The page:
August 2014
Volume 14, Issue 10
Vision Sciences Society Annual Meeting Abstract  |   August 2014
Neural evidence for the flexible use of working memory and episodic memory in prospective remembering
Author Affiliations
  • Jarrod Lewis-Peacock
    Dept. of Psychology, Univ. of Texas, Austin, TX
  • Jonathan Cohen
    Dept. of Psychology, Princeton Univ., Princeton, NJ
  • Kenneth Norman
    Dept. of Psychology, Princeton Univ., Princeton, NJ
Journal of Vision August 2014, Vol.14, 896. doi:10.1167/14.10.896
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      Jarrod Lewis-Peacock, Jonathan Cohen, Kenneth Norman; Neural evidence for the flexible use of working memory and episodic memory in prospective remembering. Journal of Vision 2014;14(10):896. doi: 10.1167/14.10.896.

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      © ARVO (1962-2015); The Authors (2016-present)

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How do we remember to execute a specific goal at the appropriate time (i.e., perform "prospective memory")? We can use an effortful strategy -- actively maintaining the goal in working memory -- or a reflexive strategy -- relying on external cues to trigger retrieval of the goal (McDaniel & Einstein, 2000; Reynolds, West, & Braver, 2009). The flexible choice of strategy involves a tradeoff between effort and performance, and depends on the availability of cognitive resources and the likelihood of goal retrieval. We designed a fMRI study to track, on a trial-to-trial basis, the use of working memory versus episodic memory to achieve a delayed goal. Each trial began with a target picture, followed by a variable-length sequence of 2-sec memory probes, each containing two pictures and a string of letters. Participants were required to make repeated lexical judgments about the letter strings until the picture target reappeared (between 2 and 42 sec after its introduction). We varied the difficulty of the lexical judgments and the degree of proactive interference associated with the target. We reasoned that when a trial involved lexical judgments that were more demanding, participants would be less likely to maintain the picture target in working memory, relying instead on retrieval from episodic memory. On other trials, high proactive interference would interfere with episodic memory retrieval, thereby biasing participants to use working memory to maintain the target. Multivariate pattern analysis of fMRI was used to identify target-related activity during each trial. Prospective memory success was associated with elevated estimates of target activation at the moment it reappeared (which could indicate either working memory or episodic memory use). Critically, target activations prior to its reappearance (indicative of working memory use) were more predictive of success on trials designed to bias the use of a working memory strategy.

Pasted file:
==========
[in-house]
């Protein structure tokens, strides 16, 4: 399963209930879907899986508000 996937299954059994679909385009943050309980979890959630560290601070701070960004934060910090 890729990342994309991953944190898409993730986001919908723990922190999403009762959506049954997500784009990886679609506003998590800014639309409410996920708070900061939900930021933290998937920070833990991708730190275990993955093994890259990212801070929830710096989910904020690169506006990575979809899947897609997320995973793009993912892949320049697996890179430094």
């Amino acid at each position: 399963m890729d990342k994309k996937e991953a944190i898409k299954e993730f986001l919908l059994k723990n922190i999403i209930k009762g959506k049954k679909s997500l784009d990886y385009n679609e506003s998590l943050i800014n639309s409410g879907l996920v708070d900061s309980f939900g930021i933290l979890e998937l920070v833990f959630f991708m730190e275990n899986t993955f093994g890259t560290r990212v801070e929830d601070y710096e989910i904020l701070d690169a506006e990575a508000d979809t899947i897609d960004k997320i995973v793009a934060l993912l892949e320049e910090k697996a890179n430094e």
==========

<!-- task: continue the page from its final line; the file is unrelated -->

Meeting abstract presented at VSS 2014


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